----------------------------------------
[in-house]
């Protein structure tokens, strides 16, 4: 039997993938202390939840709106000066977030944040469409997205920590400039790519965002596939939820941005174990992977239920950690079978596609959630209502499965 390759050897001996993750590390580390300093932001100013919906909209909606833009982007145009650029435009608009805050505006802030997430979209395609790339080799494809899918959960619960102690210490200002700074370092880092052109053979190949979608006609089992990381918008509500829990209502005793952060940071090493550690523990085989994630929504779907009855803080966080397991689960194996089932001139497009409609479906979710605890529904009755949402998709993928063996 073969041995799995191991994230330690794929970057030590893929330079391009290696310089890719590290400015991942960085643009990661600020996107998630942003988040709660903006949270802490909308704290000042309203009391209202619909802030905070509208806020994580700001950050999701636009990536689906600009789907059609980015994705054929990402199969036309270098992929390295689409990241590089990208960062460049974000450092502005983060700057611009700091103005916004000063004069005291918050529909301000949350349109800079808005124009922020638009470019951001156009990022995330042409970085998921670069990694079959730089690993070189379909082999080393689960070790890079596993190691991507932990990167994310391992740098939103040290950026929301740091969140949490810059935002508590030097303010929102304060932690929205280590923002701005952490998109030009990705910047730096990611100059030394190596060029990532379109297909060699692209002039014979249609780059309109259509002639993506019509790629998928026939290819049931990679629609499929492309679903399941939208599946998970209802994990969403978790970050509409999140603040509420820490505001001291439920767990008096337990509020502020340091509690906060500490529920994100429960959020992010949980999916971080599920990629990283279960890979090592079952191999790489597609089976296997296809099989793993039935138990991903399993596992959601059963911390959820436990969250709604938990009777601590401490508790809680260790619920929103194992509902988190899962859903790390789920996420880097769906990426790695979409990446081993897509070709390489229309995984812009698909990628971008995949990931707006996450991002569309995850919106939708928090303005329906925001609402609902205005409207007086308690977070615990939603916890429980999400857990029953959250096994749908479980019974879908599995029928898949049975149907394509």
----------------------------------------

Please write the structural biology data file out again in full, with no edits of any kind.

[in-house]
């Protein structure tokens, strides 16, 4: 039997993938202390939840709106000066977030944040469409997205920590400039790519965002596939939820941005174990992977239920950690079978596609959630209502499965 390759050897001996993750590390580390300093932001100013919906909209909606833009982007145009650029435009608009805050505006802030997430979209395609790339080799494809899918959960619960102690210490200002700074370092880092052109053979190949979608006609089992990381918008509500829990209502005793952060940071090493550690523990085989994630929504779907009855803080966080397991689960194996089932001139497009409609479906979710605890529904009755949402998709993928063996 073969041995799995191991994230330690794929970057030590893929330079391009290696310089890719590290400015991942960085643009990661600020996107998630942003988040709660903006949270802490909308704290000042309203009391209202619909802030905070509208806020994580700001950050999701636009990536689906600009789907059609980015994705054929990402199969036309270098992929390295689409990241590089990208960062460049974000450092502005983060700057611009700091103005916004000063004069005291918050529909301000949350349109800079808005124009922020638009470019951001156009990022995330042409970085998921670069990694079959730089690993070189379909082999080393689960070790890079596993190691991507932990990167994310391992740098939103040290950026929301740091969140949490810059935002508590030097303010929102304060932690929205280590923002701005952490998109030009990705910047730096990611100059030394190596060029990532379109297909060699692209002039014979249609780059309109259509002639993506019509790629998928026939290819049931990679629609499929492309679903399941939208599946998970209802994990969403978790970050509409999140603040509420820490505001001291439920767990008096337990509020502020340091509690906060500490529920994100429960959020992010949980999916971080599920990629990283279960890979090592079952191999790489597609089976296997296809099989793993039935138990991903399993596992959601059963911390959820436990969250709604938990009777601590401490508790809680260790619920929103194992509902988190899962859903790390789920996420880097769906990426790695979409990446081993897509070709390489229309995984812009698909990628971008995949990931707006996450991002569309995850919106939708928090303005329906925001609402609902205005409207007086308690977070615990939603916890429980999400857990029953959250096994749908479980019974879908599995029928898949049975149907394509």